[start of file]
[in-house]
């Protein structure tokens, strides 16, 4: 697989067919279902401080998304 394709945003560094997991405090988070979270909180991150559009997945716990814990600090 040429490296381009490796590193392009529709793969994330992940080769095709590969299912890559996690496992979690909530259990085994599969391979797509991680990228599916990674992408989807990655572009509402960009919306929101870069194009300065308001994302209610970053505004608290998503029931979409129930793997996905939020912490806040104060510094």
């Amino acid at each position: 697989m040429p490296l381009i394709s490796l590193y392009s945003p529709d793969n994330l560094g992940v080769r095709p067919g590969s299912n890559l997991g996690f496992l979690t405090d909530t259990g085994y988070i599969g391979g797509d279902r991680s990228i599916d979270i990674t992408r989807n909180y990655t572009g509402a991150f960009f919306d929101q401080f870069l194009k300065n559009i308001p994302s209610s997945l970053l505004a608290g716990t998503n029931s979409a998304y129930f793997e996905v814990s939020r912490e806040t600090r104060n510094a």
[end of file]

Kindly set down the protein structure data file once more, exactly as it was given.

[in-house]
């Protein structure tokens, strides 16, 4: 697989067919279902401080998304 394709945003560094997991405090988070979270909180991150559009997945716990814990600090 040429490296381009490796590193392009529709793969994330992940080769095709590969299912890559996690496992979690909530259990085994599969391979797509991680990228599916990674992408989807990655572009509402960009919306929101870069194009300065308001994302209610970053505004608290998503029931979409129930793997996905939020912490806040104060510094």
């Amino acid at each position: 697989m040429p490296l381009i394709s490796l590193y392009s945003p529709d793969n994330l560094g992940v080769r095709p067919g590969s299912n890559l997991g996690f496992l979690t405090d909530t259990g085994y988070i599969g391979g797509d279902r991680s990228i599916d979270i990674t992408r989807n909180y990655t572009g509402a991150f960009f919306d929101q401080f870069l194009k300065n559009i308001p994302s209610s997945l970053l505004a608290g716990t998503n029931s979409a998304y129930f793997e996905v814990s939020r912490e806040t600090r104060n510094a």